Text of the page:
The aspects of the performance you review in this section should relate directly to your goals and targets set out in the previous section.

For example, if you have a revenue goal that looks like this:

  • Q1 2022 = $1.5m
  • Q2 2022 = $2.5m
  • Q3 2022 = $3.5m
  • Q4 2022 = $2.5m

Then your review of previous revenue performance should show what you achieved in the same timeframe last year:

  • Q1 2021 = $0.9m
  • Q2 2021 = $1.7m
  • Q3 2021 = $2.1m
  • Q4 2021 = $1.5m

4. Market conditions

Your team is not selling into a vacuum.

The customers you're targeting exist within the wider context of the economy, and in the more specific context of the industry and market you occupy.

This section should provide readers with an understanding of how the market is operating right now, and any positive or negative indications.

Cover aspects such as:

  • Consumer sentiment
  • Market segment growth
  • Your market share
  • Economic growth/decline
  • Inflation/deflation
  • New market entrants
  • Competitive landscape

5. Target customers

Here you'll provide a description of the ideal customer your team is looking to target.

You may have one or several customer personas.

If you're targeting different customers for different products, or you have a few different types of buyers (for example some products may be applicable to marketing managers and small business owners alike), then you'll need to include a section for each target customer.



Include these five categories for each persona:

  1. Demographics
  2. Goals and desires
  3. Current challenges
  4. The main benefit they get from your service/product
  5. Objections and concerns

6. Strategies and tactics

With consideration to the goals and targets you have set, what strategies and tactics are you going to use to get there?

For example, is your team going to take an outbound sales approach, or rely on inbound marketing to drive lead generation?

Will your team be mostly inside sales reps, dialing out on VoIP phones? Or are you going to hire outside sales reps to visit potential customers?

This section of the sales plan can reference sales process documentation, should you have this prepared already.

7. Team capabilities and structure

Here, you'll describe what your team looks like.

It should include roles, costs, and quotas:



Salary (incl. commission)

Monthly quota

Rep 1

Sales Development Rep



Rep 2

Account Executive



Rep 3

Sales Development Rep



Rep 4

Sales Development Rep



Rep 4

Senior Account Executive



You should also include a few paragraphs that describe the capabilities of your team, and shortcomings.

For example, you may have identified that your team is great at prospecting and demonstrations, but struggles to close.

Including this information will help you to build a team and individual development plans to enhance performance and achieve your targets.

8. Current resources

What resources do you have at your disposal right now?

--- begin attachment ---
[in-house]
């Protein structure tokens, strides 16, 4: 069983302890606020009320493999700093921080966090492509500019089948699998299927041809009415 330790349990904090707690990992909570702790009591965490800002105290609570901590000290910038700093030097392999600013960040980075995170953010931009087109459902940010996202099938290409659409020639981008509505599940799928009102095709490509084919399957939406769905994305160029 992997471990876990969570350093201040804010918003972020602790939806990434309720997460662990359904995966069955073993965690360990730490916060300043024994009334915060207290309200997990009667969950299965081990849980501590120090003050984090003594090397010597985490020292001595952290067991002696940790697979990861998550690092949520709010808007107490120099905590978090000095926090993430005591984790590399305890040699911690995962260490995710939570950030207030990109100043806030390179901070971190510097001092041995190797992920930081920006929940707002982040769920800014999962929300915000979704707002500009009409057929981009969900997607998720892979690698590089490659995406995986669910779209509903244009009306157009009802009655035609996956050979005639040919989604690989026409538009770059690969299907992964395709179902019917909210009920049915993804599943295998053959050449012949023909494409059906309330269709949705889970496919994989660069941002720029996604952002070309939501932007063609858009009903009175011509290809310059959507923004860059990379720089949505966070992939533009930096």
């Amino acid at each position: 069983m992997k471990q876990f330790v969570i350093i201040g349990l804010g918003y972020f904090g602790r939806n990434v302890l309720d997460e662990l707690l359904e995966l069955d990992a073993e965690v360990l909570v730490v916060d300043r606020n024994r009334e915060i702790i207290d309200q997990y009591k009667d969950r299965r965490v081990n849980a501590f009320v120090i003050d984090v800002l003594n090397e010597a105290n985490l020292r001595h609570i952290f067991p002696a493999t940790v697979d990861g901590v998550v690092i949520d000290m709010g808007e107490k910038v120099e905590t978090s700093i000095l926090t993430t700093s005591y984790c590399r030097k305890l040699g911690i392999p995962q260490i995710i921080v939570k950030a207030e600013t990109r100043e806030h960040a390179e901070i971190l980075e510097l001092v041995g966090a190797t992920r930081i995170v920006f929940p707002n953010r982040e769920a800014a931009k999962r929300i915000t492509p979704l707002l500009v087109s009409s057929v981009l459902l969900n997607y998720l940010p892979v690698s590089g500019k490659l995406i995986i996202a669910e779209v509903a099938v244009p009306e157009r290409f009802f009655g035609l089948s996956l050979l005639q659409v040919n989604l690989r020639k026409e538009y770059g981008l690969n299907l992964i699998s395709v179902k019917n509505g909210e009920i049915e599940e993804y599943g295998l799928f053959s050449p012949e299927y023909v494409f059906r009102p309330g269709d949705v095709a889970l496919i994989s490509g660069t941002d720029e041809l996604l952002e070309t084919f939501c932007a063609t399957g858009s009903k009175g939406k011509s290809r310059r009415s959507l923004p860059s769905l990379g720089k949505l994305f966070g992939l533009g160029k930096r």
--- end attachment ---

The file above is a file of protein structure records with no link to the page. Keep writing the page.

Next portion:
This should include aspects such as:

  • Sales CRM
  • Prospecting and sales intelligence tools
  • Power dialers
  • Physical resources such as laptops and phones
  • Sales reporting tools
  • Learning management systems
  • Sales automation
  • Rep performance monitoring and sales insights

You should also include mention of resources you don't have, and that would be helpful in moving you toward the aforementioned objectives.

9. Action plan for teams and individuals

Action plan for teams and individuals

Use your breakdown of team capabilities to design action plans for each of your sales reps.

The action plan should detail:

  1. The skill requiring development
  2. The goal (what success looks like)
  3. The current situation
  4. Steps to take to improve team ability
  5. How and when you're going to measure improvement

10. Benchmarks and KPIs

Lastly, your sales plan should discuss the key performance indicators that show that your team is (or isn't) heading toward the core goals you've set out at the start.

For example, let's say you know that one of every five product demonstrations leads to a sale and that your SDRs need to talk to six leads for every demo they manage to book.

You also know that 40% of your calls actually get answered.

So, in order to gain one new customer each week, you need to set a KPI for SDRs to call 75 new leads each week (75 calls at a 40% answer rate means 30 conversations, 5 of which book meetings, and one of those will turn into a sale).

11 Steps To Creating A Killer Sales Plan

1. Set Your Goals

The first is to get real clear on what your organizational goals are.

There are a number of goals your company might look to work towards, for example:




Increase sales revenue by $1m

Average deal size

Increase average deal size by $500

Average deal length

Reduce average length of sales by 2 days

Win rate

Increase win rate by 5%

Customer acquisition cost